The polypterids (bichirs and reedfish) are the sister lineage of all other actinopterygians, the Acipenseriformes (sturgeons and paddlefishes) are the sister lineage of Neopterygii, and Holostei (bowfin and gars) are the sister lineage of teleosts. The Elopomorpha (eels and tarpons) appear to be the most basal teleosts.
|Chondrostei|| ||Chondrostei (cartilage bone) is a subclass of primarily cartilaginous fish showing some ossification. Earlier definitions of Chondrostei are now known to be paraphyletic, meaning that this subclass does not contain all the descendants of their common ancestor. There were 52 species divided among two orders, the Acipenseriformes (sturgeons and paddlefishes) and the Polypteriformes (reedfishes and bichirs). Reedfish and birchirs are now separated from the Chondrostei into their own sister lineage, the Cladistia. It is thought that the chondrosteans evolved from bony fish but lost the bony hardening of their cartilaginous skeletons, resulting in a lightening of the frame. Elderly chondrosteans show beginnings of ossification of the skeleton, suggesting that this process is delayed rather than lost in these fish. This group had once been classified with the sharks: the similarities are obvious, as not only do the chondrosteans mostly lack bone, but the structure of the jaw is more akin to that of sharks than other bony fish, and both lack scales (excluding the Polypteriforms). Additional shared features include spiracles and, in sturgeons, a heterocercal tail (the vertebrae extend into the larger lobe of the caudal fin). However the fossil record suggests that these fish have more in common with the Teleostei than their external appearance might suggest.|
|Neopterygii|| ||Neopterygii (new fins) is a subclass of ray-finned fish that appeared somewhere in the Late Permian. There were only few changes during its evolution from the earlier actinopterygians. Neopterygians are a very successful group of fishes because they can move more rapidly than their ancestors. Their scales and skeletons began to lighten during their evolution, and their jaws became more powerful and efficient. While electroreception and the ampullae of Lorenzini is present in all other groups of fish, with the exception of hagfish, neopterygians have lost this sense, though it later re-evolved within Gymnotiformes and catfishes, who possess nonhomologous teleost ampullae.|
The listing below follows Phylogenetic Classification of Bony Fisheswith notes when this differs from Nelson, ITIS and FishBase and extinct groups from Van der Laan 2016 and Xu 2021.
Osteichthyes, popularly referred to as the bony fish, is a diverse taxonomic group of fish that have skeletons primarily composed of bone tissue. They can be contrasted with the Chondrichthyes, which have skeletons primarily composed of cartilage. The vast majority of fish are members of Osteichthyes, which is an extremely diverse and abundant group consisting of 45 orders, and over 435 families and 28,000 species. It is the largest class of vertebrates in existence today. The group Osteichthyes is divided into the ray-finned fish (Actinopterygii) and lobe-finned fish (Sarcopterygii). The oldest known fossils of bony fish are about 420 million years old, which are also transitional fossils, showing a tooth pattern that is in between the tooth rows of sharks and bony fishes.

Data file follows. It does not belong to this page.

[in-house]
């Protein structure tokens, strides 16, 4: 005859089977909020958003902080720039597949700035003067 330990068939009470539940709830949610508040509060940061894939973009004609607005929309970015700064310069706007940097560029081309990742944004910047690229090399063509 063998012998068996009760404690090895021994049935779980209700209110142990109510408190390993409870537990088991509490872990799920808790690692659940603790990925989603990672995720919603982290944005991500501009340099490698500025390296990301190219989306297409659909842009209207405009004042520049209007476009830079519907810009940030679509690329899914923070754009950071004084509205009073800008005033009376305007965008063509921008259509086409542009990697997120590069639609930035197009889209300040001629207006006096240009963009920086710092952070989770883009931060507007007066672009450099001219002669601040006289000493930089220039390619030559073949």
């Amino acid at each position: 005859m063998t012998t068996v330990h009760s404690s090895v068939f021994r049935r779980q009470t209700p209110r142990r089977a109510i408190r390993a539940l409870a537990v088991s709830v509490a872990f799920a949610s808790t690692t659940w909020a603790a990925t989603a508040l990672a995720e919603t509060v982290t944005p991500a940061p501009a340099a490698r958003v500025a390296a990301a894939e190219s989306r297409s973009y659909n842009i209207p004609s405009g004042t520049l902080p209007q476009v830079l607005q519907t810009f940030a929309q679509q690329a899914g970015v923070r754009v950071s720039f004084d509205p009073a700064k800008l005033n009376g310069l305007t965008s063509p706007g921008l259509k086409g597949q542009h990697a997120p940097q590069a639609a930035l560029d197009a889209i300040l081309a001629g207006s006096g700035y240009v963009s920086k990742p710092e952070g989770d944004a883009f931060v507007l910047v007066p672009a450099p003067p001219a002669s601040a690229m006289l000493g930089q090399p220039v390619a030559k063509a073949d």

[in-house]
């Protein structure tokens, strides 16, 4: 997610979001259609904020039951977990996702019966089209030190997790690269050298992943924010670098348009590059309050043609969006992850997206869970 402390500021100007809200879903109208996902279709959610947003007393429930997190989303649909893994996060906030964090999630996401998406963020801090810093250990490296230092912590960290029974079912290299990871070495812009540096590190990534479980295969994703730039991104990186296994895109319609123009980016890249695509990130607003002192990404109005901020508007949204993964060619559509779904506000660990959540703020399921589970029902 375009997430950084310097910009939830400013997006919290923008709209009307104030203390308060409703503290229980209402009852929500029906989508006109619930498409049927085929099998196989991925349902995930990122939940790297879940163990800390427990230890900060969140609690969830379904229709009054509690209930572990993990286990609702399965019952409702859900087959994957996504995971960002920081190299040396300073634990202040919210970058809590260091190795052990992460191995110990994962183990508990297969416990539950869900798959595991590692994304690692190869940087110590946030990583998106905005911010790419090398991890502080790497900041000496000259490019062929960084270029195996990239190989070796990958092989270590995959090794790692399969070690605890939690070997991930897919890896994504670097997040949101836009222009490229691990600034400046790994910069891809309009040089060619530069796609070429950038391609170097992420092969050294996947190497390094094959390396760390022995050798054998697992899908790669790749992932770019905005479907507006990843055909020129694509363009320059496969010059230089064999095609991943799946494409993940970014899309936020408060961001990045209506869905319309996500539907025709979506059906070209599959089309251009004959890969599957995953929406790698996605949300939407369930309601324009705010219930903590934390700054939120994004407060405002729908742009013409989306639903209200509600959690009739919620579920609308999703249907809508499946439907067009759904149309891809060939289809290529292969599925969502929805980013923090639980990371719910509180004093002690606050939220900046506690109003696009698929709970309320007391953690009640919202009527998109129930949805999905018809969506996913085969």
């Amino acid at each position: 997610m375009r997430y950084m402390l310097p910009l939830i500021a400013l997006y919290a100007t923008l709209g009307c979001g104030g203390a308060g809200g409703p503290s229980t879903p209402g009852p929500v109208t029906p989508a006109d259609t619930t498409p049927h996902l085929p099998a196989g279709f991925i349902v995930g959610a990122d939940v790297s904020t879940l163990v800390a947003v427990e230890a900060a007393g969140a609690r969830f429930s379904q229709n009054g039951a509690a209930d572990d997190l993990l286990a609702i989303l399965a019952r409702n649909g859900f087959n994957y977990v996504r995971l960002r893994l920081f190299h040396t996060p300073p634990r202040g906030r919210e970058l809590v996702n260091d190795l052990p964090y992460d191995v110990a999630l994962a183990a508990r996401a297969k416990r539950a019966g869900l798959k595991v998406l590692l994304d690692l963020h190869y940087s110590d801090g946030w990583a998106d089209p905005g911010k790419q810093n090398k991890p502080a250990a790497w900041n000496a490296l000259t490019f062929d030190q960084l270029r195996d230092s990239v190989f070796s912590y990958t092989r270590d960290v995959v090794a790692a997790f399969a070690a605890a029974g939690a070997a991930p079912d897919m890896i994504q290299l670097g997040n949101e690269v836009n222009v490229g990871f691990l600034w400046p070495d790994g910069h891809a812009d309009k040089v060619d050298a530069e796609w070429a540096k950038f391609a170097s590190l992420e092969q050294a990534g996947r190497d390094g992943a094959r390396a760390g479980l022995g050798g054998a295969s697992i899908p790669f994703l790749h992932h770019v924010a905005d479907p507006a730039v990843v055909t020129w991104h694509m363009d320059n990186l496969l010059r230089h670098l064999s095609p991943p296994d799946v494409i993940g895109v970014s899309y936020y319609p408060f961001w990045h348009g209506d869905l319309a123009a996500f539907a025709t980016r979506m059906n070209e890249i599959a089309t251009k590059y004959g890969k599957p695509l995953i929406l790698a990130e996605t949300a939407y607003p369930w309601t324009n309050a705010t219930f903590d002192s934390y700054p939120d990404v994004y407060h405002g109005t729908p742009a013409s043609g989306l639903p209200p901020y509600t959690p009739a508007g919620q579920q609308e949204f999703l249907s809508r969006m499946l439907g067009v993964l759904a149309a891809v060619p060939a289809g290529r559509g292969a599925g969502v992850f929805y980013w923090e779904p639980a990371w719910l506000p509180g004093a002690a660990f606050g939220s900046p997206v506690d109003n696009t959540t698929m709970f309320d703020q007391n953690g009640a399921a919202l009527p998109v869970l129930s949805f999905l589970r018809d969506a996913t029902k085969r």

The Amiiformes order of fish has only one extant species, the bowfin. These Amiiformes are found in the freshwater systems of North America, in the United States and parts of southern Canada. They live in freshwater streams, rivers, and swamps.
Semionotiformes is an order of primitive, ray-finned, primarily freshwater fish from the Triassic to the Cretaceous. The best-known genus is Semionotus of Europe and North America.
Actinopteri is the sister group of Cladistia in the class Actinopterygii.
Neopterygii is a subclass of ray-finned fish (Actinopterygii). Neopterygii includes the Holostei and the Teleostei, of which the latter compromise the vast majority of extant fishes, and over half of all living vertebrate species. While living holosteans include only freshwater taxa, teleosts are diverse in both freshwater and marine environments. Many new species of teleosts are scientifically described each year.
The superorder Elopomorpha contains a variety of types of fishes that range from typical silvery-colored species, such as the tarpons and ladyfishes of the Elopiformes and the bonefishes of the Albuliformes, to the long and slender, smooth-bodied eels of the Anguilliformes. The one characteristic uniting this group of fishes is they all have leptocephalus larvae, which are unique to the Elopomorpha. No other fishes have this type of larvae.